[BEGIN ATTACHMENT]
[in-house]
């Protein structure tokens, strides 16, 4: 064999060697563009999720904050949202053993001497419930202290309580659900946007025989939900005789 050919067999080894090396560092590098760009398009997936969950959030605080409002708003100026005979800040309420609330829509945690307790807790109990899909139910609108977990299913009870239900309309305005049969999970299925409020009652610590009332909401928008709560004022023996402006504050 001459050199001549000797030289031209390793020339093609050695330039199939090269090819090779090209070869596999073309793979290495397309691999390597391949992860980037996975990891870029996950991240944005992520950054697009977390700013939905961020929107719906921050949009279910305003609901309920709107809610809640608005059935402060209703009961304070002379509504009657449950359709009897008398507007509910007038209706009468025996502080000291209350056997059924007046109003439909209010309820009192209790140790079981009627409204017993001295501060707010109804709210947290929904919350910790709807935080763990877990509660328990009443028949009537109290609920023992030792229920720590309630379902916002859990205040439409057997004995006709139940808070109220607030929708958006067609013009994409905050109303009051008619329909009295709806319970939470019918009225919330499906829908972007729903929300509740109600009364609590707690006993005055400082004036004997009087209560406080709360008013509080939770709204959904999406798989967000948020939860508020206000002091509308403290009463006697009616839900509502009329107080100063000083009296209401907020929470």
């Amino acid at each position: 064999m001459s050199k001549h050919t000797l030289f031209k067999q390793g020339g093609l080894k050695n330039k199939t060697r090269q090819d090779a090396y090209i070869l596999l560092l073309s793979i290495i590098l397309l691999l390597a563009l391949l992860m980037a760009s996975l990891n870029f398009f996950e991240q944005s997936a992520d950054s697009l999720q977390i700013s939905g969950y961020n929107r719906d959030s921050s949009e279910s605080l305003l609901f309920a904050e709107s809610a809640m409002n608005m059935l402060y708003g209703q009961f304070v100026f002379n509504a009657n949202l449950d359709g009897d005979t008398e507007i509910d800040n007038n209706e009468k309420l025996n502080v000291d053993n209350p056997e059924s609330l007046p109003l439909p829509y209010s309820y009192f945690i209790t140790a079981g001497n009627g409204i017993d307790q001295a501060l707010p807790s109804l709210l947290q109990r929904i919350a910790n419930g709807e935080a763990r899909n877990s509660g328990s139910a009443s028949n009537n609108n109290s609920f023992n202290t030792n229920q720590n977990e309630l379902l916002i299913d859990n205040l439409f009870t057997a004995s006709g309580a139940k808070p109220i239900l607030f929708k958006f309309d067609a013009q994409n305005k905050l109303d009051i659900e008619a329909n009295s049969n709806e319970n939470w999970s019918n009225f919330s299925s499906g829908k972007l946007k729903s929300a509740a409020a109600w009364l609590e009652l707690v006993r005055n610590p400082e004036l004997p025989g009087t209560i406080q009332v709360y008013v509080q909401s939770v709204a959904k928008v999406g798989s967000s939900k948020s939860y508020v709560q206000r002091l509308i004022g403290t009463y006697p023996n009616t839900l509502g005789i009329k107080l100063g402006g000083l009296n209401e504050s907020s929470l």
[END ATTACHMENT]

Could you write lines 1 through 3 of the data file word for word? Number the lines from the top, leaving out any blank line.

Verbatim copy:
[in-house]
């Protein structure tokens, strides 16, 4: 064999060697563009999720904050949202053993001497419930202290309580659900946007025989939900005789 050919067999080894090396560092590098760009398009997936969950959030605080409002708003100026005979800040309420609330829509945690307790807790109990899909139910609108977990299913009870239900309309305005049969999970299925409020009652610590009332909401928008709560004022023996402006504050 001459050199001549000797030289031209390793020339093609050695330039199939090269090819090779090209070869596999073309793979290495397309691999390597391949992860980037996975990891870029996950991240944005992520950054697009977390700013939905961020929107719906921050949009279910305003609901309920709107809610809640608005059935402060209703009961304070002379509504009657449950359709009897008398507007509910007038209706009468025996502080000291209350056997059924007046109003439909209010309820009192209790140790079981009627409204017993001295501060707010109804709210947290929904919350910790709807935080763990877990509660328990009443028949009537109290609920023992030792229920720590309630379902916002859990205040439409057997004995006709139940808070109220607030929708958006067609013009994409905050109303009051008619329909009295709806319970939470019918009225919330499906829908972007729903929300509740109600009364609590707690006993005055400082004036004997009087209560406080709360008013509080939770709204959904999406798989967000948020939860508020206000002091509308403290009463006697009616839900509502009329107080100063000083009296209401907020929470």
């Amino acid at each position: 064999m001459s050199k001549h050919t000797l030289f031209k067999q390793g020339g093609l080894k050695n330039k199939t060697r090269q090819d090779a090396y090209i070869l596999l560092l073309s793979i290495i590098l397309l691999l390597a563009l391949l992860m980037a760009s996975l990891n870029f398009f996950e991240q944005s997936a992520d950054s697009l999720q977390i700013s939905g969950y961020n929107r719906d959030s921050s949009e279910s605080l305003l609901f309920a904050e709107s809610a809640m409002n608005m059935l402060y708003g209703q009961f304070v100026f002379n509504a009657n949202l449950d359709g009897d005979t008398e507007i509910d800040n007038n209706e009468k309420l025996n502080v000291d053993n209350p056997e059924s609330l007046p109003l439909p829509y209010s309820y009192f945690i209790t140790a079981g001497n009627g409204i017993d307790q001295a501060l707010p807790s109804l709210l947290q109990r929904i919350a910790n419930g709807e935080a763990r899909n877990s509660g328990s139910a009443s028949n009537n609108n109290s609920f023992n202290t030792n229920q720590n977990e309630l379902l916002i299913d859990n205040l439409f009870t057997a004995s006709g309580a139940k808070p109220i239900l607030f929708k958006f309309d067609a013009q994409n305005k905050l109303d009051i659900e008619a329909n009295s049969n709806e319970n939470w999970s019918n009225f919330s299925s499906g829908k972007l946007k729903s929300a509740a409020a109600w009364l609590e009652l707690v006993r005055n610590p400082e004036l004997p025989g009087t209560i406080q009332v709360y008013v509080q909401s939770v709204a959904k928008v999406g798989s967000s939900k948020s939860y508020v709560q206000r002091l509308i004022g403290t009463y006697p023996n009616t839900l509502g005789i009329k107080l100063g402006g000083l009296n209401e504050s907020s929470l």